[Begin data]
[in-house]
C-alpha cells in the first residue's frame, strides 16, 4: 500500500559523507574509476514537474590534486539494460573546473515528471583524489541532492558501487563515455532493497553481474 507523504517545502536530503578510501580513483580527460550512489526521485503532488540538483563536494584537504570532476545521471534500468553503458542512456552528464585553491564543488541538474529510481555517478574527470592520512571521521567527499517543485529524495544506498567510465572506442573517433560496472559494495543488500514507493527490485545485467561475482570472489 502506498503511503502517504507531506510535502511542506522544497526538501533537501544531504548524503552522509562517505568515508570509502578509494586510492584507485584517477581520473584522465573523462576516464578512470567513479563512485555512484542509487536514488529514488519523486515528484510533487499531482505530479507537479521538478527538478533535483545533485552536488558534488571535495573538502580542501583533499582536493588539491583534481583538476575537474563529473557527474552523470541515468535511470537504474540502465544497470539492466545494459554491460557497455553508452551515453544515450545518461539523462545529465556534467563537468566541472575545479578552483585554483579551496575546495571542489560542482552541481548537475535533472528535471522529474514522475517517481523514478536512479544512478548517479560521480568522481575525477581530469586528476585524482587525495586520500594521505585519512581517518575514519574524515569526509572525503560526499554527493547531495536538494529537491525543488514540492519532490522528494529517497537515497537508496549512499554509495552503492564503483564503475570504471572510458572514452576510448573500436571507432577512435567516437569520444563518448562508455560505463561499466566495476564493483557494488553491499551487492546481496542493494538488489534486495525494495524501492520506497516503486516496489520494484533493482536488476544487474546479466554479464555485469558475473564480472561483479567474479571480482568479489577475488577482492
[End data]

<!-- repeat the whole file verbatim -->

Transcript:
[in-house]
C-alpha cells in the first residue's frame, strides 16, 4: 500500500559523507574509476514537474590534486539494460573546473515528471583524489541532492558501487563515455532493497553481474 507523504517545502536530503578510501580513483580527460550512489526521485503532488540538483563536494584537504570532476545521471534500468553503458542512456552528464585553491564543488541538474529510481555517478574527470592520512571521521567527499517543485529524495544506498567510465572506442573517433560496472559494495543488500514507493527490485545485467561475482570472489 502506498503511503502517504507531506510535502511542506522544497526538501533537501544531504548524503552522509562517505568515508570509502578509494586510492584507485584517477581520473584522465573523462576516464578512470567513479563512485555512484542509487536514488529514488519523486515528484510533487499531482505530479507537479521538478527538478533535483545533485552536488558534488571535495573538502580542501583533499582536493588539491583534481583538476575537474563529473557527474552523470541515468535511470537504474540502465544497470539492466545494459554491460557497455553508452551515453544515450545518461539523462545529465556534467563537468566541472575545479578552483585554483579551496575546495571542489560542482552541481548537475535533472528535471522529474514522475517517481523514478536512479544512478548517479560521480568522481575525477581530469586528476585524482587525495586520500594521505585519512581517518575514519574524515569526509572525503560526499554527493547531495536538494529537491525543488514540492519532490522528494529517497537515497537508496549512499554509495552503492564503483564503475570504471572510458572514452576510448573500436571507432577512435567516437569520444563518448562508455560505463561499466566495476564493483557494488553491499551487492546481496542493494538488489534486495525494495524501492520506497516503486516496489520494484533493482536488476544487474546479466554479464555485469558475473564480472561483479567474479571480482568479489577475488577482492